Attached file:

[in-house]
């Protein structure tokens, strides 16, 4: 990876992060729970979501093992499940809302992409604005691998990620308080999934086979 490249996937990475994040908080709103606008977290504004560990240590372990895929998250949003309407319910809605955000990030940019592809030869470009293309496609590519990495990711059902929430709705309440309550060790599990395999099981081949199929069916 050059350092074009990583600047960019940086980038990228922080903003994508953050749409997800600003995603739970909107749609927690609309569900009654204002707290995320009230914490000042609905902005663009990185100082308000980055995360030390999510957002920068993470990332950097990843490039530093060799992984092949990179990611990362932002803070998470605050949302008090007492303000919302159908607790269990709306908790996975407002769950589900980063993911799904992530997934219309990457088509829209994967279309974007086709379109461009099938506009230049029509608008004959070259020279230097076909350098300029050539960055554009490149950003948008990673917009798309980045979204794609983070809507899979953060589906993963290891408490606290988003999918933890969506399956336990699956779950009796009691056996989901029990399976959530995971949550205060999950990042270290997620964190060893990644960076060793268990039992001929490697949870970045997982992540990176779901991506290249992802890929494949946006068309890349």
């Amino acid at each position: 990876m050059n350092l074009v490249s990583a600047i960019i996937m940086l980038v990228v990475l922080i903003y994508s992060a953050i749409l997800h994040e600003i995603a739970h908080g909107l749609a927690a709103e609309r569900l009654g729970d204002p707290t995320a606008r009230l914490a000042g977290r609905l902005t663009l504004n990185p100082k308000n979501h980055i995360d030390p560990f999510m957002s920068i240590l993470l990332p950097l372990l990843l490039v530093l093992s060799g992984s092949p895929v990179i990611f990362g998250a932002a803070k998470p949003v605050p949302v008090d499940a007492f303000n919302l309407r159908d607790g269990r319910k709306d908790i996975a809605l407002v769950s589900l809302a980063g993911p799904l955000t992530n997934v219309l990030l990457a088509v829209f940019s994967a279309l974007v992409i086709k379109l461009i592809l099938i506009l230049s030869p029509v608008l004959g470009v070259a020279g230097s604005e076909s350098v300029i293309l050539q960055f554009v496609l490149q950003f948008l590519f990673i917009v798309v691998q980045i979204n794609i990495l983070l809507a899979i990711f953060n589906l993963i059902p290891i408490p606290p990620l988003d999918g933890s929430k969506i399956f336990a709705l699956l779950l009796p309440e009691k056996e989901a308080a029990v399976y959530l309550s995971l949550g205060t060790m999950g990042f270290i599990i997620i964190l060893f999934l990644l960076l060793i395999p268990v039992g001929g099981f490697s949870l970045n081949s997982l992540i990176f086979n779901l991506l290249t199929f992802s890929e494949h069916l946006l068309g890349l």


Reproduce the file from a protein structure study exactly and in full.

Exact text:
[in-house]
């Protein structure tokens, strides 16, 4: 990876992060729970979501093992499940809302992409604005691998990620308080999934086979 490249996937990475994040908080709103606008977290504004560990240590372990895929998250949003309407319910809605955000990030940019592809030869470009293309496609590519990495990711059902929430709705309440309550060790599990395999099981081949199929069916 050059350092074009990583600047960019940086980038990228922080903003994508953050749409997800600003995603739970909107749609927690609309569900009654204002707290995320009230914490000042609905902005663009990185100082308000980055995360030390999510957002920068993470990332950097990843490039530093060799992984092949990179990611990362932002803070998470605050949302008090007492303000919302159908607790269990709306908790996975407002769950589900980063993911799904992530997934219309990457088509829209994967279309974007086709379109461009099938506009230049029509608008004959070259020279230097076909350098300029050539960055554009490149950003948008990673917009798309980045979204794609983070809507899979953060589906993963290891408490606290988003999918933890969506399956336990699956779950009796009691056996989901029990399976959530995971949550205060999950990042270290997620964190060893990644960076060793268990039992001929490697949870970045997982992540990176779901991506290249992802890929494949946006068309890349």
């Amino acid at each position: 990876m050059n350092l074009v490249s990583a600047i960019i996937m940086l980038v990228v990475l922080i903003y994508s992060a953050i749409l997800h994040e600003i995603a739970h908080g909107l749609a927690a709103e609309r569900l009654g729970d204002p707290t995320a606008r009230l914490a000042g977290r609905l902005t663009l504004n990185p100082k308000n979501h980055i995360d030390p560990f999510m957002s920068i240590l993470l990332p950097l372990l990843l490039v530093l093992s060799g992984s092949p895929v990179i990611f990362g998250a932002a803070k998470p949003v605050p949302v008090d499940a007492f303000n919302l309407r159908d607790g269990r319910k709306d908790i996975a809605l407002v769950s589900l809302a980063g993911p799904l955000t992530n997934v219309l990030l990457a088509v829209f940019s994967a279309l974007v992409i086709k379109l461009i592809l099938i506009l230049s030869p029509v608008l004959g470009v070259a020279g230097s604005e076909s350098v300029i293309l050539q960055f554009v496609l490149q950003f948008l590519f990673i917009v798309v691998q980045i979204n794609i990495l983070l809507a899979i990711f953060n589906l993963i059902p290891i408490p606290p990620l988003d999918g933890s929430k969506i399956f336990a709705l699956l779950l009796p309440e009691k056996e989901a308080a029990v399976y959530l309550s995971l949550g205060t060790m999950g990042f270290i599990i997620i964190l060893f999934l990644l960076l060793i395999p268990v039992g001929g099981f490697s949870l970045n081949s997982l992540i990176f086979n779901l991506l290249t199929f992802s890929e494949h069916l946006l068309g890349l």